On the First Sunday of Advent, we will notice changes in the Mass text which come from the revision of the Roman Missal. The Roman Missal was first revised in 1970 which was the first English translation of the 1962 Latin Missal. Since that time, the 1985 revision was undertaken with little notice because there were no major changes. And now in 2011, some noticeable changes based on the translation of the Latin text on which the Roman Missal is derived will be used beginning on Nov. 27, the First Sunday of Advent.
I must emphasize, however, that changes in the Missal have occurred over time, some of which have gone unnoticed. The major change is occurring this time since the Holy See has revisited the entire process of translations and has adopted new principles for translation. There is an old Italian saying which states, “All translators are traitors… Tradutori sono traditori.”
How true it is that when one accurately translates from one language to another there are always accommodations which could be better. At this time, however, the Holy See has asked each Episcopal Conference to undertake a revision of the original translations in order to be more accurate in our prayer.
The old principle was called dynamic equivalency, which is the principle of translation which is widely used, but does not always make for accuracy. Dynamic equivalency would mean that whatever is translated confers the original meaning but is not exactly a word-for-word translation. There are certain good examples where changes will be made.
One example especially is at the beginning of the third Eucharistic Prayer when the priest formerly said, “From east to west.” With the new translation, the priest will now say, “From the rising to the setting of the sun,” which is the literal translation of the Latin text.
There are other examples of changes which we will notice immediately. One is the greeting of the priest to the people, “The Lord be with you.” Previously, the people responded, “And also with you.” With the new translation, the people will respond, “And with your spirit,” which is a more literal translation of “et cum spiritu tuo,” words all of us who knew the Latin Mass knew by heart.
Another change that can lead to misunderstanding are the words of institution themselves which have been retranslated. The priest in the words of institution says, “Now for all.” Those words will be changed to “For many” which is the more accurate translation of “pro multis.” This is the wording used in the Biblical narrative account of the Last Supper found in the Gospels of Matthew and Mark. Some have said that we are now changing our theology, that Christ did not die for all, but just for many. There is no change in the theology, but just a change in the wording since the Church does teach that Christ died on the cross for all men and women.
The expression “for many,” while remaining open to inclusion of each individual human person, is reflective also of the fact that this salvation is not brought about in some mechanistic way without one’s willing participation. Rather, the believer is invited to accept in faith a gift that is being offered and to receive the supernatural life that is being given to those who participate in this mystery, living it out in their lives as well as to be numbered among the many to whom the text refers.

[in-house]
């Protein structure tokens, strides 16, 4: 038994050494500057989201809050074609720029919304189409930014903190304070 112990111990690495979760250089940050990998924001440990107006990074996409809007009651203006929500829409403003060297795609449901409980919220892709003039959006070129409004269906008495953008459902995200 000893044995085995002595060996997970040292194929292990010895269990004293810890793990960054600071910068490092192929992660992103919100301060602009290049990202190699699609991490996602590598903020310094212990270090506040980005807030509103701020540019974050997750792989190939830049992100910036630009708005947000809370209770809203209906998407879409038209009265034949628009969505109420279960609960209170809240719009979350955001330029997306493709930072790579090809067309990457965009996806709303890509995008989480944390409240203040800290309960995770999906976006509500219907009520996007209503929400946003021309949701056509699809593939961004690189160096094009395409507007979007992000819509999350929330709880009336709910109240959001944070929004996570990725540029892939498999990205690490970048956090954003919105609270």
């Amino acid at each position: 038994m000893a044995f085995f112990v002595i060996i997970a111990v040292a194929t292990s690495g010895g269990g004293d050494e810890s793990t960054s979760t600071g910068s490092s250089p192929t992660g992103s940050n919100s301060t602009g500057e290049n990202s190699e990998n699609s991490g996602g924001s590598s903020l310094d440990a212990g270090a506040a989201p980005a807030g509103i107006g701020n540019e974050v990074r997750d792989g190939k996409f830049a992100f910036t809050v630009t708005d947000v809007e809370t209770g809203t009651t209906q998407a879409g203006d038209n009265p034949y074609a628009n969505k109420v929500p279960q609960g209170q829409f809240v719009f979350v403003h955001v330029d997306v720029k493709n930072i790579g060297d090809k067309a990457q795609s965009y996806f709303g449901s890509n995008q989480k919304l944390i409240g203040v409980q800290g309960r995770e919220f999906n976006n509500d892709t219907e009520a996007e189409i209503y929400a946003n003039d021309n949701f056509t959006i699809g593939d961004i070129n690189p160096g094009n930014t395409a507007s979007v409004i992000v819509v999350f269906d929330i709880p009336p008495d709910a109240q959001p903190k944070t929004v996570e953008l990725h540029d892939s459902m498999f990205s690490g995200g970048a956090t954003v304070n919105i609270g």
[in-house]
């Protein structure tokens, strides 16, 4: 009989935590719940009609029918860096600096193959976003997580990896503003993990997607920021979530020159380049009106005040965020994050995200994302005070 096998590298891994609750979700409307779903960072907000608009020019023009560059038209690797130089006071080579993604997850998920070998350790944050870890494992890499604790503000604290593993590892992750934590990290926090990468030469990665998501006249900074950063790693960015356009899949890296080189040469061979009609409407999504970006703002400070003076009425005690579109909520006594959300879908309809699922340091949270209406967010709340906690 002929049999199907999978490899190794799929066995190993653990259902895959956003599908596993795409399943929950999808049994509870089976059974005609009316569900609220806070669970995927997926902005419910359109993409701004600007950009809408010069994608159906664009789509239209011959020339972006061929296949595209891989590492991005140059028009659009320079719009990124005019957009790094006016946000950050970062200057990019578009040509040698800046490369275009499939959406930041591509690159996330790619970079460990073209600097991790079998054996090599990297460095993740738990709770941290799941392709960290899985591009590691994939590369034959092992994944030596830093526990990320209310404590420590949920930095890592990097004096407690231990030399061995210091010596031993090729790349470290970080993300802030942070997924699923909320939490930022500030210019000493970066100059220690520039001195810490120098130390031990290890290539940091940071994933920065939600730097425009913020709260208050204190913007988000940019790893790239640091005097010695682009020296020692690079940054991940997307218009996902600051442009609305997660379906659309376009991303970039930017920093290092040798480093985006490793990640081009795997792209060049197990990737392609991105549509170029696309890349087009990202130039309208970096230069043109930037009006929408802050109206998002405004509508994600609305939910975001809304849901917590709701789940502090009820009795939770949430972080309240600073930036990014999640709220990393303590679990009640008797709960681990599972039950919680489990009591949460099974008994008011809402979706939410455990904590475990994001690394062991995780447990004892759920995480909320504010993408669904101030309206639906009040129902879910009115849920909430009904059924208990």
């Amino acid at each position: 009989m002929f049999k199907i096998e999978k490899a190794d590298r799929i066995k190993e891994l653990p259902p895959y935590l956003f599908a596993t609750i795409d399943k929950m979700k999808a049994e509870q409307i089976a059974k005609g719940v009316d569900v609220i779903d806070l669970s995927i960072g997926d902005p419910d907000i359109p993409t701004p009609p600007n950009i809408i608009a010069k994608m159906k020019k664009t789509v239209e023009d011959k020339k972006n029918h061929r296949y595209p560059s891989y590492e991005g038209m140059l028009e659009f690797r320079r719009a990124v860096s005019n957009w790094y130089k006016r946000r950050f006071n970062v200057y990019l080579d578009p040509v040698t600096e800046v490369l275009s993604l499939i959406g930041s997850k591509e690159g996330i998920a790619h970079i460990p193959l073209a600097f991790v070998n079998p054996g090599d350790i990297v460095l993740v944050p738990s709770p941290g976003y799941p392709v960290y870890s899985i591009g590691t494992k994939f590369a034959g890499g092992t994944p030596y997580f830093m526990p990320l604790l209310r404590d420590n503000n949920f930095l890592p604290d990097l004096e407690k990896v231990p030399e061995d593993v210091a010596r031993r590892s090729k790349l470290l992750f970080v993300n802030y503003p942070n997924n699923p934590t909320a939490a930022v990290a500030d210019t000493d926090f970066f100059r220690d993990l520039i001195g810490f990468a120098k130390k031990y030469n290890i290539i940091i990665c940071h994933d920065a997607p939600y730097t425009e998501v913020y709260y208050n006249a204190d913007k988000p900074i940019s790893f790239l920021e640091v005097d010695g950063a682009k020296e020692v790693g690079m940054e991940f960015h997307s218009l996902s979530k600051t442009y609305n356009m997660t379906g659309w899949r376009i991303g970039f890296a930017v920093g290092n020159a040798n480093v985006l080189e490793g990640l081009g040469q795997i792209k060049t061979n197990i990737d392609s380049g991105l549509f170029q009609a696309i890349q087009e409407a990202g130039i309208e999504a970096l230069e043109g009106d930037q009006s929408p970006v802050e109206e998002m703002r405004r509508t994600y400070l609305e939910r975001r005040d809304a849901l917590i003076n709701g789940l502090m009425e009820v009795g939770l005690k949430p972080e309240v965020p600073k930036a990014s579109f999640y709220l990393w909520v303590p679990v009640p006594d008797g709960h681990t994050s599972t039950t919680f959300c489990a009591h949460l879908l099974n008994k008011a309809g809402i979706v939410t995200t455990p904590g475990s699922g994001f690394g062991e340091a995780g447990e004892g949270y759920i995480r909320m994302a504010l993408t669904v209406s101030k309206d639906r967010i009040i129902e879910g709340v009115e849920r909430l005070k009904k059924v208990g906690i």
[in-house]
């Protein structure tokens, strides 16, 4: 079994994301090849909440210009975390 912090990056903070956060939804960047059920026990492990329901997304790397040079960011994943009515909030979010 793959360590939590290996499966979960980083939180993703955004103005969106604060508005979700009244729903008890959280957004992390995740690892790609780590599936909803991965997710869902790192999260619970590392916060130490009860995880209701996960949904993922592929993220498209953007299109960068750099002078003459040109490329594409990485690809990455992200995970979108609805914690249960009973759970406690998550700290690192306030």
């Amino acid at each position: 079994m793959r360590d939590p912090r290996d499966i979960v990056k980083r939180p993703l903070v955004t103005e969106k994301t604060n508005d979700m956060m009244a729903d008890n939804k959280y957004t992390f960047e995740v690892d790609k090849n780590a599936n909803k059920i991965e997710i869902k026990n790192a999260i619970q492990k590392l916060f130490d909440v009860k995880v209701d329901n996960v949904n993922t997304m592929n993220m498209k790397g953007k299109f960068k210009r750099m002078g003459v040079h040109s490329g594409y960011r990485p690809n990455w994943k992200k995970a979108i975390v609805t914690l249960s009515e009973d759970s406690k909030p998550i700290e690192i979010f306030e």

Finally, another change is in the Creed. Previously, we said “We believe.” Now we will say, “I believe.” This again is a closer translation of “Credo.”
Why was there a need for a retranslation? This is a question that many will ask. As has been said, the Church continually revises its texts and prayers in order to be most accurate. This has occurred many times in history, but now especially because the vernacular or native language of the people is being used in the translation.
Of course, there will be some adjusting for the people’s parts, but the changes for the laity are minimal. For the priests, there will also be some adjusting where there will be different wording, especially in the Eucharistic Prayers and also in the prayers of the Mass itself.
The Mass prayers, the introductory prayers, the prayer over the gifts and the prayer after Communion have all been retranslated not only with greater accuracy, but also with greater reflection of the Latin text which many times has long sentences with subordinate clauses. This will be a challenge for the celebrant to interpret how these prayers can be prayed.
I, myself, have been practicing the newly translated Eucharistic Prayers, as I had committed the old prayer to memory after the more than 40 years of celebrating the Eucharist. Now that memory needs be erased and a new memorization will take its place. It is always good to be able to face the people and proclaim the Eucharistic Prayer from memory. I am not sure I will be able to do this again for some time into the future.
Changes in the way we pray are necessary. These changes also bring challenges. None of us like change, but the necessity of change at times challenges us. The Church, with its newest translation of the Roman Missal, is putting out into the deep. These changes may leave some people confused and wondering what has happened.
I am sure, however, that if we commit to prayer in union with the Universal Church, we will eventually come to a better understanding of how and what we pray for in the beautiful words of the celebration of the Eucharist.